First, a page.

To make it work to tweak it to try something else, you know, find help. Find people who have done it, who can steer you in the right direction.
And that’s part of efficacy. What are we doing? The things that are actually working is what we’re doing actually working. Is it helping to get us to our goals? And this is one of the reasons why I recommend the health inventory.
You know something goes wrong, or if I’m not achieving my goals, then I sit back and say, OK, let me look at the things I’ve done. The things that I added, let me try and figure out you know what’s working. What’s not working?
Dr. Richard Harris [4:48] Of course, there is resilience, and that’s what the R stands for. And that is our ability to roll with the punches. Our ability to know that there’s going to be bad times everyone is going to have bad times. But we prepare for those bad times. And you can do that through your mindset, through your training. Through the way you look at life and then a lot of times, what I’ll tell my clients here is don’t end the sentence on a negative. You’ll say I’m not where I want to be, or this takes me back.
This is a setback, but I’m going to get where I want to be, but I can learn from this, and then you turn that into a positive. And that’s rolling with the punches. That’s resilience.
Dr. Richard Harris [5:24] And the last is optimism. And that’s a belief that things are going to get better, that things are half-full that. Good things happen to good people. You know all these things are are things that you’ll hear optimists say, but in general, I think of optimism is looking at things in a positive light. Even things that happen to us that don’t go in our favor. We look at them in a positive light.
And again, these are all aspects of the growth mindset and resilience. Is that when something bad happens to me, I say what can I learn from this? Or who can I help with this information that I’ve gained from this? Or looking ahead, saying OK, this thing happened, what can I do to prevent this from happening again? Or, if it does happen, how can I prepare myself for that situation?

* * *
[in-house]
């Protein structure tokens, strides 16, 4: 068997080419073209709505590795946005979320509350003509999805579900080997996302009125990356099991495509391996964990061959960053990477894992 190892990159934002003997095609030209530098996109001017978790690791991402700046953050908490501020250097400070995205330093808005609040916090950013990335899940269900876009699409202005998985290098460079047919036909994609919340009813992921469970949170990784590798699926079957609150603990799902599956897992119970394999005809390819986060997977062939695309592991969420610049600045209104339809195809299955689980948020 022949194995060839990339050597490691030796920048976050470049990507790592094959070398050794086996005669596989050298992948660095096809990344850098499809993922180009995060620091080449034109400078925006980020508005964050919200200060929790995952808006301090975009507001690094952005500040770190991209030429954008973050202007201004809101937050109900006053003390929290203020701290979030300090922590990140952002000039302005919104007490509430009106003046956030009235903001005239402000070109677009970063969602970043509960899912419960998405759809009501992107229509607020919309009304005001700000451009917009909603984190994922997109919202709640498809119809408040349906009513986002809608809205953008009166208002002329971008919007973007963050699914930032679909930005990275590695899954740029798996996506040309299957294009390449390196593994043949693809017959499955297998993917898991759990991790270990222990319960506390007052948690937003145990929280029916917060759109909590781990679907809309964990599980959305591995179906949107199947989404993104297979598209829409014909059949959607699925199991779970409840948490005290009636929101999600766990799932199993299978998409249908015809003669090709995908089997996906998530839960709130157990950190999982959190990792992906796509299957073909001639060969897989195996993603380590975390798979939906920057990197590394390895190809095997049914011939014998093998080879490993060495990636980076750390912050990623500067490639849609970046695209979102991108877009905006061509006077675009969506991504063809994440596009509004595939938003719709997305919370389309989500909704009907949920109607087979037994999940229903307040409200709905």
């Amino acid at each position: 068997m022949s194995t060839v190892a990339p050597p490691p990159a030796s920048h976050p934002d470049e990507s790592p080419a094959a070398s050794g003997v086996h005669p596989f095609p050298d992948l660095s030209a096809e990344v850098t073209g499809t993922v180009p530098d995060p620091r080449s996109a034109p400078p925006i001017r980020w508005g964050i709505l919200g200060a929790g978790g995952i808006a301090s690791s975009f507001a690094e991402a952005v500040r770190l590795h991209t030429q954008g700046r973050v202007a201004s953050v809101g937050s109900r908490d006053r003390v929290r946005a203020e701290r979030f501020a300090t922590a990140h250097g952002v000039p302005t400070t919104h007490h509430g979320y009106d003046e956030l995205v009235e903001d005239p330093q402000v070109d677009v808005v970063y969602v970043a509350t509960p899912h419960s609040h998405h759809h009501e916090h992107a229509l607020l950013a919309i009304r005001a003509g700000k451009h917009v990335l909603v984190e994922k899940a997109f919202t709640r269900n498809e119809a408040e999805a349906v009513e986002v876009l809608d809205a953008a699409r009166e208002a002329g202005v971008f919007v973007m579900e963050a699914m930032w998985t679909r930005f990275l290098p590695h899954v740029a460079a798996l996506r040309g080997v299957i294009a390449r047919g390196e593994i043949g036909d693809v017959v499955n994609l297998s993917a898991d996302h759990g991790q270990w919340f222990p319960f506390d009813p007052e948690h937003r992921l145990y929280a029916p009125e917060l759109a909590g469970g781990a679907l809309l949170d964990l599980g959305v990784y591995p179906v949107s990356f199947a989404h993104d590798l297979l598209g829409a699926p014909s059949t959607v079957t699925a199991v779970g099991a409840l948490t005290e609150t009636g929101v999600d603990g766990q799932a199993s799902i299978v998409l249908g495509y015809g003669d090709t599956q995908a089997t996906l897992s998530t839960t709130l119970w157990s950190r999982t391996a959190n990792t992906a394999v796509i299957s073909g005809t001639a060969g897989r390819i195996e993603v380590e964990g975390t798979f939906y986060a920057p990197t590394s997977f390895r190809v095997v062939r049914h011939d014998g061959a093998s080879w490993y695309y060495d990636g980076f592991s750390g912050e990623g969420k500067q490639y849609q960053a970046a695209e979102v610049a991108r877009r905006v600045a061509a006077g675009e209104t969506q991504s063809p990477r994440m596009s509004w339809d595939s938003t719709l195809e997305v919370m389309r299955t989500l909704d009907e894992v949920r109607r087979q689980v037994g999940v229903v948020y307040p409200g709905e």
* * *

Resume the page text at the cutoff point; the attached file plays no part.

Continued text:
And I think all of these things are so important to our Wellness journeys because life is going to be up and down. You’re going to have setbacks if your goal is fat loss. There may be some weeks where it plateaus. There may be some weeks where it reverses, where you gain. Instead of getting hopeless and saying I can’t do this and quitting.
No, we need hope. We need to go and see if what we’re doing is effective. We need to do that health inventory and see if there is something I need to tweak. Is there something I need to change, or this is a momentary blip? But I need to stay the course. We need to be resilient and know that we’re on the right path and that the path is going to be hard, but that’s not going to stop us. That’s not going to detour us.
And we need optimism to know that we can achieve our goals and put people around this that are positive and speaking life into us and uplifting us. And so all these are important on our Wellness journey because things aren’t always going to go as planned. You know, just like Mike Tyson said, everyone has a plan until they get punched in the mouth. Boy, you’re resilient when you get punched in the mouth. It doesn’t sway you from your course. You are ready for it. You’ve prepared for it. You’ve got the right mindset, and you still head off in the direction of your goals. So I thought that was really important, especially given what I see all the time with my clients and even myself in my own Wellness journey. So, of course, I’m still dealing with my own issues, and these principles are how I help myself overcome and deal when I have setbacks, ’cause there’s always going to be setbacks.